Recovering The SelfA Journal of Hope and Healing

Author Interviews

Authors on Friedreich’s Ataxia – Susan Allen Carter

by Michell Spoden

Susan Allen Carter is a forty-year-old mental health counselor from the United States and is part of literacy project with Authors on Friedreich’s Ataxia series.

Michell: There is something similar with each of the writers for this project. What is that?

Susan Allen Carter

Susan Allen Carter

Susan: Each contributing writer has personally been affected by FA. The majority are diagnosed personally with FA. Because of this in depth connection to FA, the authors are able to present a firsthand insight to the characters of the novel. This shared connection transcends boundaries of country and culture. Within each person in this project and, in fact, on this planet, beats a heart that faces physical and emotional turmoil daily.

Michell: Your group has decided to translate this book into different languages, please tell us more about that aspect of the project.

Susan: Although we, as individuals, are separated by distance and frequently by language, the daily living, emotional struggles, and fears of FA unite us as humans. This disease affects us individually, our families, friends and community. It is up to us to educate ourselves and others about, not just our disease, but our collective humanity on this earth. Look at my heart, not just the symptoms of this disease. Get to know me & others through the lens of FA. Knowing about my physical struggles can help me & you relate and are more empathetic & understanding with people whether or not they have an obvious disability. We all feel: from frustration to sadness, fear & doubt, love & anger.
Michell: Do you believe that this project will lead to other extraordinary events in the future?

Susan: Absolutely! Awareness breeds curiosity and curiosity begets knowledge and knowledge inspires people. Inspired people have hope and meaning in life. With inspiration is a creativity to innovate new projects.

Michell: Outside of raising funds for the book for the cause you are currently mediating for, what other humanitarian efforts have those in the group been involved with?

Susan: I’ve always worked with children, from babysitting through high school to tutoring for a cottage that home twelve children (ages 5-18) in a residential group home for children throughout my undergraduate and graduate studies at university. In addition to tutoring, I spent thirteen years working as librarian at the group home. During this time, my love of animals sparked my interest in learning about behavior and the emotional connection between humans and animals. I volunteered at a local animal shelter, where I served as a temperament tester, behavior consultant and trainer. I also served on the Humane Society board. During my graduate studies, I began my work (5 years) counseling small groups of combat veterans who were living with PTSD. Though it has been ten years since worked with them, these living heroes continue to inspire me. The internal pain and emotional suffering of PTSD and living in a world where even your own family doesn’t understand and doesn’t know how to help…not unlike FA.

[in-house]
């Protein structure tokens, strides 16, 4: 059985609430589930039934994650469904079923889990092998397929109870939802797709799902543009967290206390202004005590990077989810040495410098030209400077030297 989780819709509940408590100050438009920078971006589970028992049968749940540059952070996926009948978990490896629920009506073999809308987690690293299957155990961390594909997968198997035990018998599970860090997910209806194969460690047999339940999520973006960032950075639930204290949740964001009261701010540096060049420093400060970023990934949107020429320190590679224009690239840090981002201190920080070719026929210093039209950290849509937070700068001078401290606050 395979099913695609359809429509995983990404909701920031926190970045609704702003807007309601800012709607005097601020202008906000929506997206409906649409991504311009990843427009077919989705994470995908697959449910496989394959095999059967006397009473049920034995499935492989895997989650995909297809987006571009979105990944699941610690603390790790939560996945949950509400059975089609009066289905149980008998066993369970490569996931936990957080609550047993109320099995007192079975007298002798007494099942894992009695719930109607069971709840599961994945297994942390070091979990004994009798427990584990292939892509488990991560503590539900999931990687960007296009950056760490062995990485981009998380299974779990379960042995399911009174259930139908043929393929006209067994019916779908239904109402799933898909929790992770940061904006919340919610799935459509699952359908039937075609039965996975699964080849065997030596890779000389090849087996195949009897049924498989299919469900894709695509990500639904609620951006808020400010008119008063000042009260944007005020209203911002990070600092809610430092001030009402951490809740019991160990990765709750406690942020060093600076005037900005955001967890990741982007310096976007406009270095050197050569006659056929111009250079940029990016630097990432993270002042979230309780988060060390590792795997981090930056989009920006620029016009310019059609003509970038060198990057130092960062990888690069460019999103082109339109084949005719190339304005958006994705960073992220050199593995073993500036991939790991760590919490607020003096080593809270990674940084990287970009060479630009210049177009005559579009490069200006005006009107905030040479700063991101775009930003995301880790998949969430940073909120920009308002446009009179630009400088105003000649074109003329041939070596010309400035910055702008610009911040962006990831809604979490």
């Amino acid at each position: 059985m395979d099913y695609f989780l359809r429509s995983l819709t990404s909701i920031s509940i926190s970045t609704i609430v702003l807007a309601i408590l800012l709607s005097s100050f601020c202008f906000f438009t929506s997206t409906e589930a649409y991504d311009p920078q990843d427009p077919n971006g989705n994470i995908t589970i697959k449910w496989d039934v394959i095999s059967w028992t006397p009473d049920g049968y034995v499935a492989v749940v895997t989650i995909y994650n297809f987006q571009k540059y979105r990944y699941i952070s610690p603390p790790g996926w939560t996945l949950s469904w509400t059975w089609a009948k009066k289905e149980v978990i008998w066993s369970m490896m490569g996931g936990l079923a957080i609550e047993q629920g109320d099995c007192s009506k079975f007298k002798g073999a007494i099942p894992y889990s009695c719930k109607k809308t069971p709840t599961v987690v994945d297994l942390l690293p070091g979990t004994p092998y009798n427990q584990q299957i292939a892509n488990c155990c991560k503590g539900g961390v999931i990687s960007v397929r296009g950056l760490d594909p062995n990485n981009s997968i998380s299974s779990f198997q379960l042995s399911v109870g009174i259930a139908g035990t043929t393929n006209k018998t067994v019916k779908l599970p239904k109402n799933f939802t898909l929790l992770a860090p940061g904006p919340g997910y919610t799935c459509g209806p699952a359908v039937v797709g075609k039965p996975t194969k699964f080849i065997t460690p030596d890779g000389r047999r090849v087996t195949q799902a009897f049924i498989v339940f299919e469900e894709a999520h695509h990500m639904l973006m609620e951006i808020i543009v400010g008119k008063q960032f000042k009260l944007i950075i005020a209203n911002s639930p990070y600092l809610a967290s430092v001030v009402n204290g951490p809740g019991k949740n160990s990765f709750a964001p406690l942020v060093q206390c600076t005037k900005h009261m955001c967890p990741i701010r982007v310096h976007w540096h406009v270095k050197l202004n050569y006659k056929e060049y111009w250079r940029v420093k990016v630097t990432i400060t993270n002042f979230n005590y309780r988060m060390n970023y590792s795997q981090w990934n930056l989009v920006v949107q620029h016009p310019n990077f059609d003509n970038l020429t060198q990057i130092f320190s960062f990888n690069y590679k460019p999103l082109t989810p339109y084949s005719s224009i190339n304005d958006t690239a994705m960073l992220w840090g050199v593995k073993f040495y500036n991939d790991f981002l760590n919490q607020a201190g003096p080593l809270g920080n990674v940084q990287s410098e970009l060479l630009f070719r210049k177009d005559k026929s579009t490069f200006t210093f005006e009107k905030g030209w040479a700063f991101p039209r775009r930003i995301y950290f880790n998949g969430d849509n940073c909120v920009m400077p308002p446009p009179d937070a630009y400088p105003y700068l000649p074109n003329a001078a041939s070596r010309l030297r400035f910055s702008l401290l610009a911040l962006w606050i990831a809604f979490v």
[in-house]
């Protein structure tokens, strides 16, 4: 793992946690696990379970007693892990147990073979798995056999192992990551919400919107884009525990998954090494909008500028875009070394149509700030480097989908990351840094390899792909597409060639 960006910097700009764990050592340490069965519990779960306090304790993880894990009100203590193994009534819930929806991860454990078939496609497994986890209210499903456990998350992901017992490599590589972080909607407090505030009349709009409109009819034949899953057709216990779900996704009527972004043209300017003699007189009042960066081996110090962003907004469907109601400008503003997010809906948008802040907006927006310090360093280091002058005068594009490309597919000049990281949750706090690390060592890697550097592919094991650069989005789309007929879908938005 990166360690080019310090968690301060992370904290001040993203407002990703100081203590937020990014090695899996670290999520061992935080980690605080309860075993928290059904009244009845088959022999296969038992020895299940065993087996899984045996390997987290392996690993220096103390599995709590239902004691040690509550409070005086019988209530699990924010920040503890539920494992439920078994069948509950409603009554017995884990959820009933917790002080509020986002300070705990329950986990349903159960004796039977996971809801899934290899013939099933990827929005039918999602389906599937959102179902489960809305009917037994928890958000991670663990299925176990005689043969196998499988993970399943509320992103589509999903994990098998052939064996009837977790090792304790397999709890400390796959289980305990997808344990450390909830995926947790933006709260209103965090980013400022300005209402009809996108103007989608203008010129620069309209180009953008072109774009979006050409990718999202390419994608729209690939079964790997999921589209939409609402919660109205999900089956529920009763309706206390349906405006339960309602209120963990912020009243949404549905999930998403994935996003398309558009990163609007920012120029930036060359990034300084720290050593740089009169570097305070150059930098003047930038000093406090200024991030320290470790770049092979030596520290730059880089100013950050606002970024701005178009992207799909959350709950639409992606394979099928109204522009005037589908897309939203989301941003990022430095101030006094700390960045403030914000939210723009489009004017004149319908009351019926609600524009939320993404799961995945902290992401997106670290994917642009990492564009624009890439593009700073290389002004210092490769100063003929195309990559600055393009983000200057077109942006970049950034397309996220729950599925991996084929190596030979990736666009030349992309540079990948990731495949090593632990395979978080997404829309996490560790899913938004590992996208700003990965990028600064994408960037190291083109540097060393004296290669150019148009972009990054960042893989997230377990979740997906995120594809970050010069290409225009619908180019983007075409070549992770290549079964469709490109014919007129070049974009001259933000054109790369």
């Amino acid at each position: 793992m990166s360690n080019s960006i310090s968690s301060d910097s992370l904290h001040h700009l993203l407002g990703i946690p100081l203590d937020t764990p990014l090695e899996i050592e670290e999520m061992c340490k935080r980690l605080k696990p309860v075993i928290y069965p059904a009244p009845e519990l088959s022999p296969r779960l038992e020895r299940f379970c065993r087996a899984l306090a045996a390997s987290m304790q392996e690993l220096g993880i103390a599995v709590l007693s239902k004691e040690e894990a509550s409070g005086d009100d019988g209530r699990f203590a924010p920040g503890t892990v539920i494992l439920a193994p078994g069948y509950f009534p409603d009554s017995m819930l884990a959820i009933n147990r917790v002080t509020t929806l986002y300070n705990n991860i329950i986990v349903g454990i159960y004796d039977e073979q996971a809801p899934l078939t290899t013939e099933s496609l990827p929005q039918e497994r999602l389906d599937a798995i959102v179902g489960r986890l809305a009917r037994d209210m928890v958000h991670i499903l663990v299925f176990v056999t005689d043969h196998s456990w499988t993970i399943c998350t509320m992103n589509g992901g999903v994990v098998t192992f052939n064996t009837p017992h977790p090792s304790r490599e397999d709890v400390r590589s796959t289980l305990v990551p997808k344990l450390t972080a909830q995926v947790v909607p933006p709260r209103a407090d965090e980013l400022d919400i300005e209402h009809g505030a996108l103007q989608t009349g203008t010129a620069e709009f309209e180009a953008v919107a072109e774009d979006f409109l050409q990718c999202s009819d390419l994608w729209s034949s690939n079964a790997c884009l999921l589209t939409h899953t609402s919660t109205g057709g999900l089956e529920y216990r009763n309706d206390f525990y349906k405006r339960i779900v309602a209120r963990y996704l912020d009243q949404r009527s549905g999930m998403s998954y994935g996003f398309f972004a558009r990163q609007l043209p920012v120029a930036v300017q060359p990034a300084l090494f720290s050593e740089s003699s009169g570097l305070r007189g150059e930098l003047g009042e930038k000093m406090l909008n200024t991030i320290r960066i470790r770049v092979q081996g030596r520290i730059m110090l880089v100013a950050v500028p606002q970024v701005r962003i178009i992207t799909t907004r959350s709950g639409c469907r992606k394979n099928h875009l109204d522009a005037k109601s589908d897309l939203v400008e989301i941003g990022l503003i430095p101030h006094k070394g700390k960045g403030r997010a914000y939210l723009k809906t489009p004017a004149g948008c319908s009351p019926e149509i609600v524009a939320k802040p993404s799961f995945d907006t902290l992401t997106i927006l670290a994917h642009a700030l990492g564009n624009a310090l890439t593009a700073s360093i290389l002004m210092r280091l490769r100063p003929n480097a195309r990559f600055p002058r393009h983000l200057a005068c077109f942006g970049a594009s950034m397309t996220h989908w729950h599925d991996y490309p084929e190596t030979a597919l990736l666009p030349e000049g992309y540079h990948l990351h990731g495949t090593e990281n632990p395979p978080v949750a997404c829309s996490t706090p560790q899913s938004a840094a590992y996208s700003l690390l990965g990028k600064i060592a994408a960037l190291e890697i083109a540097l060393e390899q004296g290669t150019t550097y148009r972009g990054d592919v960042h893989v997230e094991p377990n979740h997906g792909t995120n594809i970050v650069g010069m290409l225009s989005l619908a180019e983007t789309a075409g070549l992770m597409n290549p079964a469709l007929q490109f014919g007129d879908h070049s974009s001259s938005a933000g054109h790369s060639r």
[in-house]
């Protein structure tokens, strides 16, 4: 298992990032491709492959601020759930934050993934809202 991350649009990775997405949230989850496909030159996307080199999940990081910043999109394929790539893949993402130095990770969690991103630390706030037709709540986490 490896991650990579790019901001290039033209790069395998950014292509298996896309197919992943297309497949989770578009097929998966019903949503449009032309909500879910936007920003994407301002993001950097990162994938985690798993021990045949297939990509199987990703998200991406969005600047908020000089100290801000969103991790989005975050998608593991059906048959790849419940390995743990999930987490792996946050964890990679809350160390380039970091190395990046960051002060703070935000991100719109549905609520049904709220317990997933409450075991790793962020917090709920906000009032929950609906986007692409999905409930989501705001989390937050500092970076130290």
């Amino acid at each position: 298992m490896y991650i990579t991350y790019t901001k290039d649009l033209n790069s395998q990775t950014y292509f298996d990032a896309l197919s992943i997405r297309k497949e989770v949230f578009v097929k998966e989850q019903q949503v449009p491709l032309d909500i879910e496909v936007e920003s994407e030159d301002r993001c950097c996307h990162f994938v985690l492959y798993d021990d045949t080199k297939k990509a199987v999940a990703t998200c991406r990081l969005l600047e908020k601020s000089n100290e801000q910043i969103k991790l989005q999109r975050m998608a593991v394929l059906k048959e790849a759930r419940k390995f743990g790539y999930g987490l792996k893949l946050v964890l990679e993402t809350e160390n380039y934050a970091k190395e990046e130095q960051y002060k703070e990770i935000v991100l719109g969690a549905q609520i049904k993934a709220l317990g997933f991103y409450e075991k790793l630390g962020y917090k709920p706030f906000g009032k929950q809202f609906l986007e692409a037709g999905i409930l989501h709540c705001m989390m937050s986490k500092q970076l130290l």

Michell: Since all of you struggle with the same disease, what are the greatest challenges with having it? Is there anything that you would like to share with us that could help us to better understand what we outsiders can do to make a difference?

Susan: Just be kind. Ask how can you help and know that as this disease progresses, I’m learning too. I’m learning my limits and the lessons are both physically and emotionally painful. If I’m short-tempered when you offer to help or ask about my condition, that’s just where I am in that moment, not who I am and you have done nothing wrong. Understanding that goes a long way.

Michell: What were some of the barriers you ran into during the project? How did you solve the issues?

Susan: language, culture, time zones and computer difficulties… We have a common bond through FA and the desire to make difference in this world.

Michell: Did any of you feel you had learned some major lessons? If so what were they?

Susan: All struggles have meaning. FA has presented me with my humanity and allowed me to connect to people whom I never would have known. All who have loved have lost. All who dreamed have feared. No matter our circumstances, we are not alone.

Michell: What are your favorite authors?

Susan: My favorite authors include C.S. Lewis, JRR Tolkien, Rick Riordin, Dee Henderson, Sir Arthur Conan Doyle & Jane Austen.

Read Sarah Allen’s Interview about international literacy project against Friedreich’s Ataxia.

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Recovering The Self is a forum for people to tell their stories. Individual contributors accept complete responsibility for the veracity, accuracy, and non-infringement of their reporting.
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